By allowing ads to appear on this site, you support the local businesses who, in turn, support great journalism.
Dogs picked up by county after man is bitten
Canines previously accused of threatening two deputies
Placeholder Image

Hall County Animal Control picked up two dogs owned by the same man whose dog was killed by sheriff’s deputies June 23 after they attacked and bit a man Friday afternoon.

According to Maj. Jeff Strickland, a man was mowing his lawn when he saw two dogs run toward him from out of the woods. The two dogs bit the man on the forearm and neck, Strickland said. The man was able to fight the dogs off with a stick, and call animal control to have the dogs removed, Strickland said.

The victim, when contacted by The Times, confirmed the details of the incident, but declined to be interviewed and did not want his name to be published.

The dogs’ owner, Frank Lee Reeves, was given two citations for his dogs running loose and two citations for the dogs not having tags.

Reeves’ dog, Leonard, was wounded by a bullet and another dog, Betsy, was fatally shot by Hall County sheriff’s deputies who entered the residence June 23 to look for Reeves’ nephew, Clyde Jess Reeves III, who was wanted on an aggravated assault charge. Reeves also owns a third dog named Homer.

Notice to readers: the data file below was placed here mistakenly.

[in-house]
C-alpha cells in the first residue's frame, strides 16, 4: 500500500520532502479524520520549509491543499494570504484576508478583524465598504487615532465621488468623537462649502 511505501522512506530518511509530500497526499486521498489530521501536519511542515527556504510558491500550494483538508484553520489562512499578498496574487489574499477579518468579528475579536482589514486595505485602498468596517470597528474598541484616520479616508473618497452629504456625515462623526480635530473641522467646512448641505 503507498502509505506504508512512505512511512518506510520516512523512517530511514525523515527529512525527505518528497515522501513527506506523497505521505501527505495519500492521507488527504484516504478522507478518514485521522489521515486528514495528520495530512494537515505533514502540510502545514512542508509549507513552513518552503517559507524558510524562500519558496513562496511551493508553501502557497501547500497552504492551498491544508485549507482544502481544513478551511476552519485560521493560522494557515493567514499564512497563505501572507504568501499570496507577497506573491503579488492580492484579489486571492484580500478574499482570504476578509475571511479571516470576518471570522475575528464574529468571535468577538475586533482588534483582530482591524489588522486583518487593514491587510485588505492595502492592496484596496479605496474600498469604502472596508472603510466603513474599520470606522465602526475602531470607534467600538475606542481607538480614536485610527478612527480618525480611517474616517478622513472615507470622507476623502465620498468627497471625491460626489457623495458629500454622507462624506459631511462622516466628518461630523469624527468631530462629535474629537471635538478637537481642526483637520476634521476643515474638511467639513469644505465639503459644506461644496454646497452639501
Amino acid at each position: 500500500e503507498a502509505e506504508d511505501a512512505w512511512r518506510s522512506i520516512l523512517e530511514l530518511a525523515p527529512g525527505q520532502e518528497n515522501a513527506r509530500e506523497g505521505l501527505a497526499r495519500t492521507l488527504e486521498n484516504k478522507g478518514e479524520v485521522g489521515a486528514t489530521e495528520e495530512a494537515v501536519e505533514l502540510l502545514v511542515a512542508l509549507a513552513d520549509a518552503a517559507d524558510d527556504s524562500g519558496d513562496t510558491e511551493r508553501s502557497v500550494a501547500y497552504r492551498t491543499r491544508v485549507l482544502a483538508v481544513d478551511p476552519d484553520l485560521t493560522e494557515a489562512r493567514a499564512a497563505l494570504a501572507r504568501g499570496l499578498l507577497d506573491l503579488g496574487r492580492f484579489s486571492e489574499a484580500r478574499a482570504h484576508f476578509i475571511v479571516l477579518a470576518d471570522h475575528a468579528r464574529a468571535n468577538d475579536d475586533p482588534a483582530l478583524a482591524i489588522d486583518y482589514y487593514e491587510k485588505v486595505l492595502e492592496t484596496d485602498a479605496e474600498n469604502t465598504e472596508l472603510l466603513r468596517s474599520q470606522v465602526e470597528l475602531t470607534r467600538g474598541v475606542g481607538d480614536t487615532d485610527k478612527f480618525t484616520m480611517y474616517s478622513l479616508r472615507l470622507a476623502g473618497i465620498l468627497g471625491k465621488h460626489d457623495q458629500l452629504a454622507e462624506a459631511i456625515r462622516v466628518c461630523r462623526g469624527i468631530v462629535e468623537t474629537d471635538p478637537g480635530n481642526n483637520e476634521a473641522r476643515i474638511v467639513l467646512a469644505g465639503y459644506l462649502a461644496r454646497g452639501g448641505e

A departmental investigation concluded that Hall County sheriff’s deputies were justified when they fired on Reeves’ three dogs in Reeves’ home, Hall County Sheriff’s Maj. Terry Conner said after the incident.

Reeves, who was in another room when deputies came in his house to arrest his nephew on a felony warrant, said he heard anywhere between 15 and 20 rounds fired inside his home. His neighbor, Tommy Waters, who said he heard the gunshots from his home said he heard at least 12 shots fired.

Reeves has maintained that his dogs are harmless.

Since 1999, two of Reeves’ neighbors have made three formal complaints to Gainesville-Hall County Animal Control about his dogs running loose in the area, but Reeves wasn’t cited because the dogs were tied up.

In April 2007, Betsy bit a child, but Animal Control did not write a citation or deem her a dangerous dog because the bite was provoked, Gainesville-Hall County’s Animal Control Director Mike Ledford said. A group of children were throwing rocks and screaming at Betsy when she bit one of the children, according to the report.

Regional events